Australia and the CTBTO to work together to win support for the Treaty

There’s more Australia can do to win support from countries in the Asia Pacific region for the Comprehensive Nuclear-Test-Ban Treaty (CTBT), Stephen Smith, Australia’s Foreign Minister told a Vienna press conference on 17 February 2010. “One of the conversations that we had is how Australia can persistently encourage other nations in our region and in the Asia Pacific to sign up to the Treaty and to ratify it,” Smith told reporters after a meeting with Tibor Tóth, Executive Secretary of the Preparatory Commission for the Comprehensive Nuclear-Test-Ban Treaty Organization (CTBTO).

Australia’s key role

Tóth told the press conference he considered Australia “a superpower for nuclear disarmament and nuclear nonproliferation.” After the United States and the Russian Federation, Australia is the country hosting the highest number of monitoring facilities in the CTBTO network of 337 seismic, infrasound, hydroacoustic, and radionuclide stations around the world. “It was Australia who took the Treaty from Geneva to New York, played a significant role during the last decade in promoting the Treaty, and helped us in many regions of the world,” said Tóth.

Stephen Smith, Australia’s Foreign Minister, meets Tibor Tóth, CTBTO Executive Secretary, on 17 February 2010 in Vienna.

More can be done

The CTBT has been ratified by 151 States and signed by 182. “Australia has worked very closely with the CTBTO to help secure those ratifications. There is more we can do,” said Smith. China, the Democratic People’s Republic of Korea, Egypt, India, Indonesia, Iran, Israel, Pakistan and the United States still have to ratify for the Treaty to enter into force. Another 35 States have either not signed (10 States) or not ratified (25 States) the Treaty.

U.S. ratification – a defining moment

“It is not a secret that the U.S. ratification will be a defining ratification and there are complexities around this issue because of the wider complications the U.S. administration is facing,” said Tóth. “In such a situation, are we waiting, sitting on the fence, or sitting on our hands?” he asked. “We had a similar view that whatever we can do, we will do jointly. We will try to see whether beyond the U.S. ratification any other Annex 2 ratifications will be possible and work with different countries. […] There was a strong recognition that any ratification brings us closer to a universally recognized norm,” he said.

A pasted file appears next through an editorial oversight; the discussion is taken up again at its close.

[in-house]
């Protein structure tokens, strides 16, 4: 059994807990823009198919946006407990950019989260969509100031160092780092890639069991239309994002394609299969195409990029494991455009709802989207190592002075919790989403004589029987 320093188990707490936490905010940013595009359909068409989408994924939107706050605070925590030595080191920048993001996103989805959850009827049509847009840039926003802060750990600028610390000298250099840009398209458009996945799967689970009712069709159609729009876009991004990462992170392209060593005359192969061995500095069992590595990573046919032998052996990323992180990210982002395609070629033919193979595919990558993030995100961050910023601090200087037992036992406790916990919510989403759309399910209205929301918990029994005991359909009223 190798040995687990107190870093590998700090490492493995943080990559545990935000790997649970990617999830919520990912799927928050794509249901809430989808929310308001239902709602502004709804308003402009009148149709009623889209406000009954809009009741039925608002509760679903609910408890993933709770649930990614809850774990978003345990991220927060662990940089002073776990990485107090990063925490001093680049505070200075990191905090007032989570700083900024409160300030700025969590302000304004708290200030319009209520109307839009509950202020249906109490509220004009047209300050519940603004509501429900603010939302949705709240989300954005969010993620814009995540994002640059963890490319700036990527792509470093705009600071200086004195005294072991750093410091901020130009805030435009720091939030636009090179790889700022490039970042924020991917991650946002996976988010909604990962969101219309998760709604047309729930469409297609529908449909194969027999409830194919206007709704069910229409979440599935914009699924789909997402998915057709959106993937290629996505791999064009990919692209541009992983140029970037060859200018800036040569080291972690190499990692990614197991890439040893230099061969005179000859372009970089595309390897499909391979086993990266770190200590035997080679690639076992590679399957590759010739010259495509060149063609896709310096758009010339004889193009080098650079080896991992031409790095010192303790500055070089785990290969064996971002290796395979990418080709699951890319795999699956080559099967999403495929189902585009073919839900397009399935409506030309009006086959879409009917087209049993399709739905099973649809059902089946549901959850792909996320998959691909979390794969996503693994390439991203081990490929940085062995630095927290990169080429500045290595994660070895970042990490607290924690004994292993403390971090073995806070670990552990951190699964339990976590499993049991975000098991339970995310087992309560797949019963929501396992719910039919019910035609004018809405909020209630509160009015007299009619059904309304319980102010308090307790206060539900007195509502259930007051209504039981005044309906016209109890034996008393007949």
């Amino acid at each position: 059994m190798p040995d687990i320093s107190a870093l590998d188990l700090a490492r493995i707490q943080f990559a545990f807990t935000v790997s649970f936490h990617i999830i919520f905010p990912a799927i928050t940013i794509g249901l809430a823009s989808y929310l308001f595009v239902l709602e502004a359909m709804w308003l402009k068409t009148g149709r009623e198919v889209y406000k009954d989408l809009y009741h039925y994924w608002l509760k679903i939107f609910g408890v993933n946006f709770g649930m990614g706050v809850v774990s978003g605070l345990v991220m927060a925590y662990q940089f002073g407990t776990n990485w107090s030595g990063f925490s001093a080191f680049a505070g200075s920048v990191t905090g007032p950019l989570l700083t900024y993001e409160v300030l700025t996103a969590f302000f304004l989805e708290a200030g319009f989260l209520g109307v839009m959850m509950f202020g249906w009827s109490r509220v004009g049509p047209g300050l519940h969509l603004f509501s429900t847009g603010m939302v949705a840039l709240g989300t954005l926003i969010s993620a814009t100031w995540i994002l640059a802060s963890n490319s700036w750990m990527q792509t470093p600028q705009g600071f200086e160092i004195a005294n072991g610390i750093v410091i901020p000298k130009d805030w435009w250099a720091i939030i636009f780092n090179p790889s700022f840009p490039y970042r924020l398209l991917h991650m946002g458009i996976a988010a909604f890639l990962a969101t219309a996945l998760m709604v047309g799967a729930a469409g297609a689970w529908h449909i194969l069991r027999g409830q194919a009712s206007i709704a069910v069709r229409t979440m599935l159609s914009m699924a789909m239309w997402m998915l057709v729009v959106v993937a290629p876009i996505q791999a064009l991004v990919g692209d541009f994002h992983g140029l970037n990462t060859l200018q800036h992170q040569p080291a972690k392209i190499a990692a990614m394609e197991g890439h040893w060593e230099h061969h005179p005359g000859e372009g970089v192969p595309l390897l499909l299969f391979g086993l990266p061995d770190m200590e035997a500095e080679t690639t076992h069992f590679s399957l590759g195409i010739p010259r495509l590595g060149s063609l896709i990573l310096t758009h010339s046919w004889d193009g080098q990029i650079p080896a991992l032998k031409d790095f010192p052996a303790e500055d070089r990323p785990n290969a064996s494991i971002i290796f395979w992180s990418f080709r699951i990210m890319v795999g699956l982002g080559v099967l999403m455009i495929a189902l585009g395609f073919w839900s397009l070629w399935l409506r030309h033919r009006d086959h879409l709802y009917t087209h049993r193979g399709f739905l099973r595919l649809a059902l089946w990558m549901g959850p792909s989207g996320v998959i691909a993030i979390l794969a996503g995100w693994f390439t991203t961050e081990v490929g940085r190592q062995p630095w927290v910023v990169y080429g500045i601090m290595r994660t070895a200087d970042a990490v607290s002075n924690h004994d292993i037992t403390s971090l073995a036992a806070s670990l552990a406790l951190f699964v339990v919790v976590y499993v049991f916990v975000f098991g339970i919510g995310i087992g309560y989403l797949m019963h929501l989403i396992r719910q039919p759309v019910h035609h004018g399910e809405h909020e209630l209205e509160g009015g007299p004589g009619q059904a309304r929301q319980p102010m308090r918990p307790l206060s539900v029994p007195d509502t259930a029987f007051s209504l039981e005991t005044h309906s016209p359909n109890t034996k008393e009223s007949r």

“Australia is a superpower for nuclear disarmament and nuclear nonproliferation,” said Tóth.

Additional ratifications would make a difference

Tóth said he wants to see the number of States that have ratified the Treaty increase to 160 in the near future. “We recognized the fact that there is a relationship between the ratification of an Annex 2 country and how neighbouring countries might be moving forward,” said Tóth. “It would make a big difference now,” he added. “We want to send a message to the Annex 2 countries that yes, it is their judgment, but the predominant expectation is loud and clear.”

Indonesia can show leadership for common benefit

“Indonesia, as one of the Annex 2 countries, can make a difference,” Tóth said, answering a journalist’s question. “It is worthwhile for Indonesia, and for all of us, to think through what countries can do individually for a wider benefit. Indonesia can show leadership, in accordance with its best traditions [and] the return would be high for both Indonesia and the wider international community. This is the angle through which both the CTBTO and Australia are viewing the issue, while of course the final judgment will have to stay with Indonesia,” Tóth concluded.

Michael Potts, Australia’s ambassador, and Stephen Smith, Australia’s Foreign Minister.

Capacity building increase

“We need not just ideas, but people who can implement these ideas,” Tóth said. Around 300 people participate yearly in different training activities with the CTBTO. “We want to move to 1000 and beyond and create the human infrastructure to take advantage of this $1 billion investment,” Tóth said. “The CTBTO would like to make a significant step forward on capacity development, to create additional knowledge, additional layers of people who are skilled in verification and monitoring, who understand the issues behind the technology.”

“Of course we see the CTBT as one of the most fundamental things that the global community can do to reach the ultimate objective of the abolition of nuclear weapons,” concluded Smith.

“We need not just ideas, but people who can implement these ideas,” Tóth said.